10 a.m. to 5 p.m. – 2019 Indigenous Arts Festival Shorts Program | Stories told by First Nations, Métis and Inuit filmmakers from across Turtle Island. In celebration of the United Nations Year of Indigenous Language, the program focuses on films that explore the journey to discover, revive, and share Indigenous languages for present and future generations. Presented by the National Film Board and the House of VR.
Fort York Tent
10 a.m. to 5 p.m. – Project of Heart Collaborative Arts Mural | Art education project invites youth to paint wood tiles in memory of a residential school student and become part of a larger mural that develops over the course of the Festival. Designed to teach about the history of Indigenous people in Canada and the terrible legacy of Indian Residential schools.
Fort York South Grounds
10 a.m. to 5 p.m. – Mississaugas of the Credit Community Booth | Meet Indigenous knowledge keepers, enjoy activities, and learn all about the Moccasin Identifier Project.
Fort York North Grounds
10 a.m. to 5 p.m. – Indigenous Arts Festival Community Village | Celebrate National Indigenous Peoples Day. Organizations include The Native Canadian Centre of Toronto, Native Child and Family Services, The Toronto Public Library, and more.
10 a.m. to 5 p.m. – Conundrum Interactive Musical Instrument | Hands-on activity, the iconic Canadian musical instrument from creator David Hynes. The Conundrum brings together strangers in a deep and visceral experience that people remember and carry with them into their daily lives.
Fort York East Grounds
10 a.m. to 5 p.m. – Okitchitaw Indigenous Weapons Experience with George Lepine | Unique, powerful, and practical martial art system that uses basic but aggressive combat movements and traditional weapons that were employed specifically throughout Plains Indigenous Warfare. Note: Closed-toe shoes mandatory.
Fort York West Gate
10:20 a.m. to 5 p.m. – Toronto Council Fire Native Cultural Centre | Tipis.
Fort York Visitor Centre
10 a.m. to 5 p.m. – Biidaaban: First Light Interactive Virtual Reality Project | Interactive VR time-jump into a highly realistic—and radically different—Toronto of tomorrow. Walk-ups welcome.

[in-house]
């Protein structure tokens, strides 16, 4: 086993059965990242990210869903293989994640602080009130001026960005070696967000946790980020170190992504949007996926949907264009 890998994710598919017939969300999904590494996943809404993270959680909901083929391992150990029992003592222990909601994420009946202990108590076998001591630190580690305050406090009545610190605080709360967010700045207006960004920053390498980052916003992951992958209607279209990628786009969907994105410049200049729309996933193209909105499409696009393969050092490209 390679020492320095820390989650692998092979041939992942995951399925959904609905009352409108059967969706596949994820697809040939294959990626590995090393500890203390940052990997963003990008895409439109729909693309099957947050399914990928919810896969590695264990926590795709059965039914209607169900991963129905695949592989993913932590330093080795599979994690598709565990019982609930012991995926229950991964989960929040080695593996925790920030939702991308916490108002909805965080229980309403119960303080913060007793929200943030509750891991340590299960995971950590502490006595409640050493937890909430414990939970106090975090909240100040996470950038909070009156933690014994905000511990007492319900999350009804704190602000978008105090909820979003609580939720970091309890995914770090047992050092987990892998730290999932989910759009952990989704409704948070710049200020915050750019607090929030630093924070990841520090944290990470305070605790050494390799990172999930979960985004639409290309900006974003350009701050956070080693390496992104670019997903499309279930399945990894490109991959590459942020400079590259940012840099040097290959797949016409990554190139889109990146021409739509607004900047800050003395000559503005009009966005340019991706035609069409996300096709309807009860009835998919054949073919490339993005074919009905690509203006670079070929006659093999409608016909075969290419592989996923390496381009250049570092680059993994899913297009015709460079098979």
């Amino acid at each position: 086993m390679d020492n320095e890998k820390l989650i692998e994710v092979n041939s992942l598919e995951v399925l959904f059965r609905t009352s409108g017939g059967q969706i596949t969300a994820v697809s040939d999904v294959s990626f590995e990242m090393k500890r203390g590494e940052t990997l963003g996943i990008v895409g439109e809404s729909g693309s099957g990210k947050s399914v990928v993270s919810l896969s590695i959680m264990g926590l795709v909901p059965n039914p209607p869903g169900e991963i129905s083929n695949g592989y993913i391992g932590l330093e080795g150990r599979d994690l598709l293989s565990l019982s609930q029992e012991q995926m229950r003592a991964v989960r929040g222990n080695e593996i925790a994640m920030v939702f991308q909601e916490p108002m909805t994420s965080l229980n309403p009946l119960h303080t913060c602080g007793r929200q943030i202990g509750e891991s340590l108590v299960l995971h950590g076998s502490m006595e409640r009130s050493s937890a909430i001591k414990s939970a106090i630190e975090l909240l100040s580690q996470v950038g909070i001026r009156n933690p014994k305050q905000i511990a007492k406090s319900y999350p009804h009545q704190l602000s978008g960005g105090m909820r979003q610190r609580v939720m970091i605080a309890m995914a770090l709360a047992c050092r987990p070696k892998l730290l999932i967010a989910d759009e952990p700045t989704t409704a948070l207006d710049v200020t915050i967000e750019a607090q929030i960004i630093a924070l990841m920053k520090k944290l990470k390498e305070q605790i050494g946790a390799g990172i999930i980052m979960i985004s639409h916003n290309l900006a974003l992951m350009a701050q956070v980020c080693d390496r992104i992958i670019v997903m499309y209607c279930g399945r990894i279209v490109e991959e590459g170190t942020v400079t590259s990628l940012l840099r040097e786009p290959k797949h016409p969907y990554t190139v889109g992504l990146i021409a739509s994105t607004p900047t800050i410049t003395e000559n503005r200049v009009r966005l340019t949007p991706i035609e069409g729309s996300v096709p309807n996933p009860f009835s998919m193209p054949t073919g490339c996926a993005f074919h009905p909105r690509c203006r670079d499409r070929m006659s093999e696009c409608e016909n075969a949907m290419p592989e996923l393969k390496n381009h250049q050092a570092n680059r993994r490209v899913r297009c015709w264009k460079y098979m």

10 a.m. to 5 p.m. – Sacred Canoe Art Installation | A 19-foot-long canoe designed and painted by the students of a visual arts educator and guided by Indigenous Elder Todd Jamieson. The painting depicts life, the wampum belt, and our journey together walking side-by-side in harmony and peace. This project reflects a desire to see the tenets of Truth and Reconciliation spread throughout the nation, starting with a single classroom.
Fort York Visitor Centre Boardwalk
10 a.m. – 8 p.m. Izhininjiiniwag – They Move in a Certain Way | Photography exhibit featuring Indigenous youth connecting their passion for skateboard culture, Pow-Wow regalia, and photography. Skateboarding’s roots can be directly traced to surfing, itself an Indigenous technology. In honour of this connection, Oasis Skateboard Factory students worked with artists Chief Lady Bird, Aura, and Ev Pakinewatik to design and create regalia-inspired skate fashion to surf the city’s concrete waves. Presented by The Bentway and Oasis Skateboard Factory in collaboration with Chief Lady Bird, Aura, and Ev Pakinewatik.
Fort York North Grounds
10 a.m. to 5 p.m. – Tim Hortons | Complimentary coffee and frozen beverage courtesy of Tim Hortons, presenting sponsor of the Indigenous Arts Festival.
10 a.m. to 3 p.m. & 5 to 10 p.m. – The Wholesome Conscious | Vegan meals and snacks created by Indigenous food educator Alexandria Bipatnath.
5 to 10 p.m. – Queen Arepa Food Truck | Women-owned and run Toronto-based food truck specializing in traditional Indigenous Venezuelan arepas and cachapas. Arepas are warm savoury bread pockets made from ground corn flour; cachapas are sweetcorn crepes made with fresh yellow corn.